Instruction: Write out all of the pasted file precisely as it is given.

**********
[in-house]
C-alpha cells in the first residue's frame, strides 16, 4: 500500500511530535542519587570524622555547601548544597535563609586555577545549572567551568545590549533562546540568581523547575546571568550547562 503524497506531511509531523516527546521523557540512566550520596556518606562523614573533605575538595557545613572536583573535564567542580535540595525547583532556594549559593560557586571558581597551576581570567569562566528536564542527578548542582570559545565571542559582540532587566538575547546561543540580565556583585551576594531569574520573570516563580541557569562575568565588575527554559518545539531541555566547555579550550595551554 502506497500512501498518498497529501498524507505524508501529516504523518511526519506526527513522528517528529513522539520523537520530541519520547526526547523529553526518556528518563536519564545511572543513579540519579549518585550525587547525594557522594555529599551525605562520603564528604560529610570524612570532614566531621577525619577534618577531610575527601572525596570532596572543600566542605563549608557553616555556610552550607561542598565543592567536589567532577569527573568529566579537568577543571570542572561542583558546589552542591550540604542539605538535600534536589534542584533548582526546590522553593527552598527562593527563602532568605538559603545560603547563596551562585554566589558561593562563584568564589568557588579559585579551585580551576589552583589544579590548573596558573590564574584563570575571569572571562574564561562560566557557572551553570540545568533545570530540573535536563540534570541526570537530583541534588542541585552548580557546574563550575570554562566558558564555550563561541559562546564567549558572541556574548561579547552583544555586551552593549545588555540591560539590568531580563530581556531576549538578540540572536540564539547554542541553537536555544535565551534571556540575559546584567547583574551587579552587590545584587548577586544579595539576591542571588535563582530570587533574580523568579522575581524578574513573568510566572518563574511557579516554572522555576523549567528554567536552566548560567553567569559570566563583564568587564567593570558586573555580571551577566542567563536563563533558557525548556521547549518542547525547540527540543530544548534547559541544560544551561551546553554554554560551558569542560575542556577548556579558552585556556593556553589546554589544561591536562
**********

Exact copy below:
[in-house]
C-alpha cells in the first residue's frame, strides 16, 4: 500500500511530535542519587570524622555547601548544597535563609586555577545549572567551568545590549533562546540568581523547575546571568550547562 503524497506531511509531523516527546521523557540512566550520596556518606562523614573533605575538595557545613572536583573535564567542580535540595525547583532556594549559593560557586571558581597551576581570567569562566528536564542527578548542582570559545565571542559582540532587566538575547546561543540580565556583585551576594531569574520573570516563580541557569562575568565588575527554559518545539531541555566547555579550550595551554 502506497500512501498518498497529501498524507505524508501529516504523518511526519506526527513522528517528529513522539520523537520530541519520547526526547523529553526518556528518563536519564545511572543513579540519579549518585550525587547525594557522594555529599551525605562520603564528604560529610570524612570532614566531621577525619577534618577531610575527601572525596570532596572543600566542605563549608557553616555556610552550607561542598565543592567536589567532577569527573568529566579537568577543571570542572561542583558546589552542591550540604542539605538535600534536589534542584533548582526546590522553593527552598527562593527563602532568605538559603545560603547563596551562585554566589558561593562563584568564589568557588579559585579551585580551576589552583589544579590548573596558573590564574584563570575571569572571562574564561562560566557557572551553570540545568533545570530540573535536563540534570541526570537530583541534588542541585552548580557546574563550575570554562566558558564555550563561541559562546564567549558572541556574548561579547552583544555586551552593549545588555540591560539590568531580563530581556531576549538578540540572536540564539547554542541553537536555544535565551534571556540575559546584567547583574551587579552587590545584587548577586544579595539576591542571588535563582530570587533574580523568579522575581524578574513573568510566572518563574511557579516554572522555576523549567528554567536552566548560567553567569559570566563583564568587564567593570558586573555580571551577566542567563536563563533558557525548556521547549518542547525547540527540543530544548534547559541544560544551561551546553554554554560551558569542560575542556577548556579558552585556556593556553589546554589544561591536562